Stardate: sometime several hundred years in the future. Earth. (I think this is how that kind of thing went? I’m not really sure; I’ve always been on the other side of the Star Trek/Star Wars debate) John Perry is celebrating his 75th birthday by joining the army. Well, technically it’s the Colonial Defense Forces, but still.
Perry, along with many others when they turn 75, signs up because of the “gene therapies” the enlistment contract says they’ll undergo. After all, aging’s no fun; the rumor is that the CDF can make people young again. Why else would they enlist the elderly? So he signs away his life on Earth, and heads off into space, never to return (Oh, yeah. That whole signing-his-life-away bit? It’s literal. 72 hours after signing, the volunteer is declared legally dead. All benefits stop, their estate is disbursed. They’re no longer citizens of whatever country they were from; they’re not even citizens of earth anymore: they belong 100% to the Colonial Union.).
Signing up with the CDF means one thing. One, a person is in the infantry for two years. After that, if you’re still alive, the next eight are spent in more specialized fields. No matter what status a person held on earth, they still serve as footsoldiers for the CDF in a massive, galactic war against truly alien (ha! Alien! Get it?) (Sorry) foes. Two, CDF turns recruits green.
As Perry trains, fights, and watches his friends die around him, he starts to question if it’s at all worth it–the violence, the killing, the bloodshed. But then he catches a glimpse of someone oddly familiar, and he wonders if the life he left behind is truly gone forever…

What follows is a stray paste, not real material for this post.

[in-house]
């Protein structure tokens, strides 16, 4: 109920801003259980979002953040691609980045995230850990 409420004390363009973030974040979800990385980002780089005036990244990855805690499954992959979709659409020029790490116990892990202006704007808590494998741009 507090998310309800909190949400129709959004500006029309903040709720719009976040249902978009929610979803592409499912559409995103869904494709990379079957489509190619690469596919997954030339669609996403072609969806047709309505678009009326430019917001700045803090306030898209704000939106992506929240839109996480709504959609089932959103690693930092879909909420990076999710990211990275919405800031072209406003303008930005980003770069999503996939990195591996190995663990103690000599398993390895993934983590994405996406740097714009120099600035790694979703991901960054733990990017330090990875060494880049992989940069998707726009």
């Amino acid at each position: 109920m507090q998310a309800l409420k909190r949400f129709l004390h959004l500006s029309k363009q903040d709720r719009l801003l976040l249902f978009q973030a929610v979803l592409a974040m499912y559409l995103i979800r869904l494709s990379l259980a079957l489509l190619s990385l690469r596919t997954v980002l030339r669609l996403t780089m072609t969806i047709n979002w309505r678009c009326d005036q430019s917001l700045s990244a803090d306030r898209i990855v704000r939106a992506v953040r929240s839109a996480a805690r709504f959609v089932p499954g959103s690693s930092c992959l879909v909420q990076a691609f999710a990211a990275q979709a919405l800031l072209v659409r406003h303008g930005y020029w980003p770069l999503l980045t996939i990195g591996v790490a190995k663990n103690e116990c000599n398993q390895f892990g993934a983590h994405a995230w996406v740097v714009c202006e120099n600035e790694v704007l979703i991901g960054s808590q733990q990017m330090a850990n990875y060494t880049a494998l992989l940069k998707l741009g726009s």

Full disclosure here: apart from the previously mentioned Star Wars (original trilogy only), I’m not really into hard sci-fi. The starships, the interstellar travel, the alien planets, none of it ever really grabbed my attention. Until I was told to read Old Man’s War. Holy crap it’s a good book. Perry is an incredibly relatable narrator, and seeing the universe through his eyes is like seeing it through your own. Scalzi builds alien worlds filled with even more alien beings, and does it beautifully. If you like war stories, sci-fi stories (or if you don’t like sci-fi stories), stories of the unfamiliar, stories about friendship, stories about life and death and love and loss, or if you’re just looking for a way to pass the time, give Old Man’s War a read. You won’t regret it.
She was my friend. Briefly, she was my lover. She was braver than I ever would have been in the moment of death. And I bet she was a hell of a shooting star.
Don’t read if: you’re appalled at green people, tiny people, old people, dead people, or people who should be dead but aren’t